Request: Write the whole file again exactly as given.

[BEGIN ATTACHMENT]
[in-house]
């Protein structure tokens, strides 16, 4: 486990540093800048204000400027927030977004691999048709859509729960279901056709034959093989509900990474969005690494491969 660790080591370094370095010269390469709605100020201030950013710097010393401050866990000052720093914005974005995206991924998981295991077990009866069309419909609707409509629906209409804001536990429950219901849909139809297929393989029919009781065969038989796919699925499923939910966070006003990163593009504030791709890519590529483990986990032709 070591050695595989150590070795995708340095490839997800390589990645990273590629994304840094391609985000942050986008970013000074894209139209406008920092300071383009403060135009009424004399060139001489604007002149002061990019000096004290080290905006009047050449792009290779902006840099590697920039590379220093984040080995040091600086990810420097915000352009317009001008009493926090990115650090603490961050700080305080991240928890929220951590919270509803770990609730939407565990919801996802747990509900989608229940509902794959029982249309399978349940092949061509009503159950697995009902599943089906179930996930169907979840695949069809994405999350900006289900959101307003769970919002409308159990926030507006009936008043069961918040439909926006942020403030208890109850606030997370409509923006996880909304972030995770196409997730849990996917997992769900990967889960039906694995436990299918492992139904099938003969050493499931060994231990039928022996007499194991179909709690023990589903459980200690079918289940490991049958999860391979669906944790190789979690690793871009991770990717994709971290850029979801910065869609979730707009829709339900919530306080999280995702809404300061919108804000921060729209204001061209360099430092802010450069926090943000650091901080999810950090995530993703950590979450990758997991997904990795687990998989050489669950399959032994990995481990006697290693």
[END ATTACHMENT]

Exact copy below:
[in-house]
């Protein structure tokens, strides 16, 4: 486990540093800048204000400027927030977004691999048709859509729960279901056709034959093989509900990474969005690494491969 660790080591370094370095010269390469709605100020201030950013710097010393401050866990000052720093914005974005995206991924998981295991077990009866069309419909609707409509629906209409804001536990429950219901849909139809297929393989029919009781065969038989796919699925499923939910966070006003990163593009504030791709890519590529483990986990032709 070591050695595989150590070795995708340095490839997800390589990645990273590629994304840094391609985000942050986008970013000074894209139209406008920092300071383009403060135009009424004399060139001489604007002149002061990019000096004290080290905006009047050449792009290779902006840099590697920039590379220093984040080995040091600086990810420097915000352009317009001008009493926090990115650090603490961050700080305080991240928890929220951590919270509803770990609730939407565990919801996802747990509900989608229940509902794959029982249309399978349940092949061509009503159950697995009902599943089906179930996930169907979840695949069809994405999350900006289900959101307003769970919002409308159990926030507006009936008043069961918040439909926006942020403030208890109850606030997370409509923006996880909304972030995770196409997730849990996917997992769900990967889960039906694995436990299918492992139904099938003969050493499931060994231990039928022996007499194991179909709690023990589903459980200690079918289940490991049958999860391979669906944790190789979690690793871009991770990717994709971290850029979801910065869609979730707009829709339900919530306080999280995702809404300061919108804000921060729209204001061209360099430092802010450069926090943000650091901080999810950090995530993703950590979450990758997991997904990795687990998989050489669950399959032994990995481990006697290693």